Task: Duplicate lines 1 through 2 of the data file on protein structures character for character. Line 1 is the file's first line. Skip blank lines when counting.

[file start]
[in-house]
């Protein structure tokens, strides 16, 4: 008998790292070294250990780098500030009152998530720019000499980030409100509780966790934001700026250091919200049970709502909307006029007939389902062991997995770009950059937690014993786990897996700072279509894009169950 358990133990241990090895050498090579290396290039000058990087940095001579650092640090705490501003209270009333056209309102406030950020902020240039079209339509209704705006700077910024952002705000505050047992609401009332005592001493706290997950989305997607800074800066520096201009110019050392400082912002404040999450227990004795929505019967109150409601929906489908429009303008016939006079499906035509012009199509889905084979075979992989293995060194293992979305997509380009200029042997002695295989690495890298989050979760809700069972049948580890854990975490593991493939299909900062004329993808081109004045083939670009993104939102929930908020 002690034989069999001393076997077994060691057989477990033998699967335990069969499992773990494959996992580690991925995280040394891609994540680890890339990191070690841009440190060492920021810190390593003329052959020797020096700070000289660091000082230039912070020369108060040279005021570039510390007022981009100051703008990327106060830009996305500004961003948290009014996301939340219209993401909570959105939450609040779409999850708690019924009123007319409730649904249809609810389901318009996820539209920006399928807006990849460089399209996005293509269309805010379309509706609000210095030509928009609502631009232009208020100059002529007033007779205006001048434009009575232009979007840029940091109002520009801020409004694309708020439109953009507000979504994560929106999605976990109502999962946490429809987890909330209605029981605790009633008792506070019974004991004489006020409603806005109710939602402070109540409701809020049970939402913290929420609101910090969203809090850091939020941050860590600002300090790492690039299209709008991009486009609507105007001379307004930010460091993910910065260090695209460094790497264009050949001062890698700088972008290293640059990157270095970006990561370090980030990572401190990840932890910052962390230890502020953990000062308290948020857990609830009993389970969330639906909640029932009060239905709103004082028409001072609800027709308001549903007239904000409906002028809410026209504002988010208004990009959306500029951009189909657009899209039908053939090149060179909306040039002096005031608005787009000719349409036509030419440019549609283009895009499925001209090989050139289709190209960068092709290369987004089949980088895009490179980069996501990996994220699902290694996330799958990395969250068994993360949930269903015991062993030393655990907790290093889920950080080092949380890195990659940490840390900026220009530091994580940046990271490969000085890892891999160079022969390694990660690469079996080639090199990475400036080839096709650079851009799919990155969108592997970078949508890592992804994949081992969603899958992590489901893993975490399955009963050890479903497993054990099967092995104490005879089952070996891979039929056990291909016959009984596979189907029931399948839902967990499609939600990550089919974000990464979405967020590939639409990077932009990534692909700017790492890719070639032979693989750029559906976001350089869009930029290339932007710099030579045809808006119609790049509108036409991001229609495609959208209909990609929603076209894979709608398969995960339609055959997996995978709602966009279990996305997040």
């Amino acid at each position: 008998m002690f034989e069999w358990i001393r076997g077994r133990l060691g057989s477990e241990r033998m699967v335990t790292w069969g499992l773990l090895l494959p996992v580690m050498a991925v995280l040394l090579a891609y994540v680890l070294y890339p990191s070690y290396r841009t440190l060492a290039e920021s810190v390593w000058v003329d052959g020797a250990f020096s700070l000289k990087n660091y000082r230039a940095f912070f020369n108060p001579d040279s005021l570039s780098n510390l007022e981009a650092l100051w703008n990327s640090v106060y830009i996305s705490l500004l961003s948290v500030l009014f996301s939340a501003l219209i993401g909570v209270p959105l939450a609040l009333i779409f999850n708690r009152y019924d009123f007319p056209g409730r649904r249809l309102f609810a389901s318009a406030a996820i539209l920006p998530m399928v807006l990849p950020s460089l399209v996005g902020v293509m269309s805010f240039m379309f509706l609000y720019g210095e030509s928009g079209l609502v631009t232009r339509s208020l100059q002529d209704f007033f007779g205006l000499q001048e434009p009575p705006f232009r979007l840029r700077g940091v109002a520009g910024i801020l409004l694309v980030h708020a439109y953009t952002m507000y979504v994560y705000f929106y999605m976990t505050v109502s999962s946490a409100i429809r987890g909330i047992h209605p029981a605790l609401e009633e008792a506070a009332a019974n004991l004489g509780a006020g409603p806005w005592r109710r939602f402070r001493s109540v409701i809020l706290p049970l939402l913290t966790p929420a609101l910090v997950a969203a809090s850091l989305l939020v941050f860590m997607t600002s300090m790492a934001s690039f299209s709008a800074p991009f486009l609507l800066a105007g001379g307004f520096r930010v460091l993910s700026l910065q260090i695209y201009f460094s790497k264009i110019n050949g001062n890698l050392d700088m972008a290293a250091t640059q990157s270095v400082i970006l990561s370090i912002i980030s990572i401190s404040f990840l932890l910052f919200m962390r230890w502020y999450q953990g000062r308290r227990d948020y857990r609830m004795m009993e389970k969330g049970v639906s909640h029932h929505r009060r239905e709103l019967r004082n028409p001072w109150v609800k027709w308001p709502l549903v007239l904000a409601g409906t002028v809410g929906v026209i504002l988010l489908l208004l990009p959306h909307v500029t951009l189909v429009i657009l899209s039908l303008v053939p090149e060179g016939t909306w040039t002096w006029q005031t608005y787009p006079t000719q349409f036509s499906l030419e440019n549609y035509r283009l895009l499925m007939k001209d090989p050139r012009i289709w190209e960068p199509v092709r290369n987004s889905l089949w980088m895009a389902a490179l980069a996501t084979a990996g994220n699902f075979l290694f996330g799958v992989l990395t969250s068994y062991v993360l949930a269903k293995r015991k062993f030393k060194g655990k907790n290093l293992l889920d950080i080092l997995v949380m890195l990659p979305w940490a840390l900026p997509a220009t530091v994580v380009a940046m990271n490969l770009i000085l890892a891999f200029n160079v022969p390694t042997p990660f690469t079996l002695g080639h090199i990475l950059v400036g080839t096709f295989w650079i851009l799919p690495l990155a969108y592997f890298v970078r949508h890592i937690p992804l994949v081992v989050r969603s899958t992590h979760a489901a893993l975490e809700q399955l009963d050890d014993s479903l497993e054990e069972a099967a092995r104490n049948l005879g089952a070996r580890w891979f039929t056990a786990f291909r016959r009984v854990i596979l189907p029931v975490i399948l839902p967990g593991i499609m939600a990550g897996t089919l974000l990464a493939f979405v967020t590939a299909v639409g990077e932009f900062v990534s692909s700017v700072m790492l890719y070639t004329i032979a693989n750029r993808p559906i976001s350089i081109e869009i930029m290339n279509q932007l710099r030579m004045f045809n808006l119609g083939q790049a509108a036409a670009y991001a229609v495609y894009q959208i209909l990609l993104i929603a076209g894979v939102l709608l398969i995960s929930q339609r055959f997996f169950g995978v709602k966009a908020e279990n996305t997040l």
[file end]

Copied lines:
[in-house]
């Protein structure tokens, strides 16, 4: 008998790292070294250990780098500030009152998530720019000499980030409100509780966790934001700026250091919200049970709502909307006029007939389902062991997995770009950059937690014993786990897996700072279509894009169950 358990133990241990090895050498090579290396290039000058990087940095001579650092640090705490501003209270009333056209309102406030950020902020240039079209339509209704705006700077910024952002705000505050047992609401009332005592001493706290997950989305997607800074800066520096201009110019050392400082912002404040999450227990004795929505019967109150409601929906489908429009303008016939006079499906035509012009199509889905084979075979992989293995060194293992979305997509380009200029042997002695295989690495890298989050979760809700069972049948580890854990975490593991493939299909900062004329993808081109004045083939670009993104939102929930908020 002690034989069999001393076997077994060691057989477990033998699967335990069969499992773990494959996992580690991925995280040394891609994540680890890339990191070690841009440190060492920021810190390593003329052959020797020096700070000289660091000082230039912070020369108060040279005021570039510390007022981009100051703008990327106060830009996305500004961003948290009014996301939340219209993401909570959105939450609040779409999850708690019924009123007319409730649904249809609810389901318009996820539209920006399928807006990849460089399209996005293509269309805010379309509706609000210095030509928009609502631009232009208020100059002529007033007779205006001048434009009575232009979007840029940091109002520009801020409004694309708020439109953009507000979504994560929106999605976990109502999962946490429809987890909330209605029981605790009633008792506070019974004991004489006020409603806005109710939602402070109540409701809020049970939402913290929420609101910090969203809090850091939020941050860590600002300090790492690039299209709008991009486009609507105007001379307004930010460091993910910065260090695209460094790497264009050949001062890698700088972008290293640059990157270095970006990561370090980030990572401190990840932890910052962390230890502020953990000062308290948020857990609830009993389970969330639906909640029932009060239905709103004082028409001072609800027709308001549903007239904000409906002028809410026209504002988010208004990009959306500029951009189909657009899209039908053939090149060179909306040039002096005031608005787009000719349409036509030419440019549609283009895009499925001209090989050139289709190209960068092709290369987004089949980088895009490179980069996501990996994220699902290694996330799958990395969250068994993360949930269903015991062993030393655990907790290093889920950080080092949380890195990659940490840390900026220009530091994580940046990271490969000085890892891999160079022969390694990660690469079996080639090199990475400036080839096709650079851009799919990155969108592997970078949508890592992804994949081992969603899958992590489901893993975490399955009963050890479903497993054990099967092995104490005879089952070996891979039929056990291909016959009984596979189907029931399948839902967990499609939600990550089919974000990464979405967020590939639409990077932009990534692909700017790492890719070639032979693989750029559906976001350089869009930029290339932007710099030579045809808006119609790049509108036409991001229609495609959208209909990609929603076209894979709608398969995960339609055959997996995978709602966009279990996305997040």